Between festive holiday cookies and the seemingly endless list of craveable comfort foods, winter is really carbohydrates’ time to shine. But you’re likely feeling conflicted or confused about what role carbs play in your daily diet; and popular plans like keto and Whole30 certainly aren’t helping clear things up. So, here’s the bottom line on whether carbs are actually bad for you, which ones are “good,” and why cutting carbs could be a mistake.
First Things First, What Are Carbohydrates?
A carbohydrate is a general term used to describe one of the macronutrients our body needs for optimal function (others include fat and protein). Getting a little more specific, carbohydrates are further classified into two categories—simple and complex.
The Carb-Sugar Connection
Where carbs get a bad rap is the connection to sugar—most carbohydrates break down into glucose, providing the body with energy, which is a good thing. The main difference, however, is that complex carbs (vegetables, beans, and whole grains, for example) usually come with necessary extras, like vitamins and nutrients.
Which Carbs Are ‘Good’?
“While all forms of carbohydrates can fit into your diet, certain types of carbs do have more nutrients than others,” explains Alissa Rumsey, a registered dietitian and intuitive eating counselor in New York City. “Fruits, vegetables, and whole grains all contain fiber, which not only helps to keep us full and satisfied, but can help improve our gastrointestinal function and is linked to lower risk of certain chronic diseases including heart disease and some types of cancer.”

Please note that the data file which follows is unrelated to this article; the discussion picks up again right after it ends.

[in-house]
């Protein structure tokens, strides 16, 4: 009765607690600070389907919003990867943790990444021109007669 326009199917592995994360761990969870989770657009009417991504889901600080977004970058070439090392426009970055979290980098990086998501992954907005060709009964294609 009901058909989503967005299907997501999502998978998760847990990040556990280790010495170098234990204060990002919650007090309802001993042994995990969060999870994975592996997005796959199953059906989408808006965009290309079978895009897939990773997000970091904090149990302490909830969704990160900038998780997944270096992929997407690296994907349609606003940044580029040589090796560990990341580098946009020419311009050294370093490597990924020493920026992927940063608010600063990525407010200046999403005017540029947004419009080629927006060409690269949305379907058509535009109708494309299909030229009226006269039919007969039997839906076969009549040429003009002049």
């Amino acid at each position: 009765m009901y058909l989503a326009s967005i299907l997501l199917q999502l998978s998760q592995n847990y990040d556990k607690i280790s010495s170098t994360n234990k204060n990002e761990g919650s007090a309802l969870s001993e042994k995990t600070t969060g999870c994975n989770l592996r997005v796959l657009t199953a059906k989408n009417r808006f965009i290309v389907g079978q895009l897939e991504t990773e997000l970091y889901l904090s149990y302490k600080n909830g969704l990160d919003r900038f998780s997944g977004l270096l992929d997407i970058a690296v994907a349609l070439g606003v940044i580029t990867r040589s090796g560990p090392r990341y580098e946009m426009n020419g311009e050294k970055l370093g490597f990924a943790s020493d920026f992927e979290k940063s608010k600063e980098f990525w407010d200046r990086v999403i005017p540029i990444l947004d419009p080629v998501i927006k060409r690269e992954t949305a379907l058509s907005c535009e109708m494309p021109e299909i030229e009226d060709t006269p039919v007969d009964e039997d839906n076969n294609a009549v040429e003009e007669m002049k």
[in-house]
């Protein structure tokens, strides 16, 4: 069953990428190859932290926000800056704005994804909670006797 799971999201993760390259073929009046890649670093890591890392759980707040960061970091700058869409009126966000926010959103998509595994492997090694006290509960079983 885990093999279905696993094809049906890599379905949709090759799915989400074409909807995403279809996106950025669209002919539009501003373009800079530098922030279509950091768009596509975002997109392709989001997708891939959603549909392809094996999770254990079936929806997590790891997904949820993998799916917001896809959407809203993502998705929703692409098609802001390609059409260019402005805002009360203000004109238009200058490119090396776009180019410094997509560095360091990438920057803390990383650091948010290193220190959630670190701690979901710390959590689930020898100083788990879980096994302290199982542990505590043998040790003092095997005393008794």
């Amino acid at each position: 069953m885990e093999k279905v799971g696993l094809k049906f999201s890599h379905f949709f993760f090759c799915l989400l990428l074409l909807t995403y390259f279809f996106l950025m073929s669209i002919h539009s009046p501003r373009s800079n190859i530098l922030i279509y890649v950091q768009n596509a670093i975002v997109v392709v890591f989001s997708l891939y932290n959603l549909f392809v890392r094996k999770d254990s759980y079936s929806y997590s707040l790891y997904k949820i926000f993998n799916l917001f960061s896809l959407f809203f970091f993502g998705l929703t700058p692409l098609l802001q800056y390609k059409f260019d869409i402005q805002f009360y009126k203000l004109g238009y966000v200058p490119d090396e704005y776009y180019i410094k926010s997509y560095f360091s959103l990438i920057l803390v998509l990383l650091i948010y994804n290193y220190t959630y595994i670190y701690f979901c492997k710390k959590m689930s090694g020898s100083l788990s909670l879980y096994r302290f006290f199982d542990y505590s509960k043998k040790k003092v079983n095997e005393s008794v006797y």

And then there are carbs that naturally contain sugar but are also a great source of vitamins and minerals—think fruit and dairy.
Long Story Short
Lumping all carbs into one group that you categorically avoid isn’t really fair.
It’s time to drop the stigma against carbs, says Rumsey. “There is nothing wrong with carbohydrates and in fact they are extremely important to our body. Further, we need to eat carbohydrates, as they are the only fuel source that our brain and nervous system can use,” she explains (hence why “brain fog” is often a side effect of low-carb diets). “Carbs are also the preferred form of energy for all of our other bodily functions.”
The Dangers of Cutting Carbs Completely
Rumsey also warns against limiting food groups, carbs or otherwise (bar a legitimate allergy).
“I still find that most people have been taught that carbs are ‘bad’ and that they shouldn’t eat them,” says Rumsey. “But your brain interprets any type of restriction as a sign that starvation is coming, so it increases the cravings. When you make carbs ‘off limits’ or have been on-and-off diets that cut down on carbs, eventually this leads to you wanting even more carbohydrates.”
Related Reading: What Exactly Is Intuitive Eating?
Carbohydrate Common Sense
The carb consensus boils down to common sense. Fuel your body by loading up on carbs rich in vitamins, nutrients, and fiber (whole grains, vegetables, fruit, beans, legumes); enjoy pasta and bread (Rumsey’s favorite carbs) in moderation; and limit calorie-packed sweets.
Turns out carbs aren’t so complicated after all.
Header image courtesy of fcafotodigital / Getty Images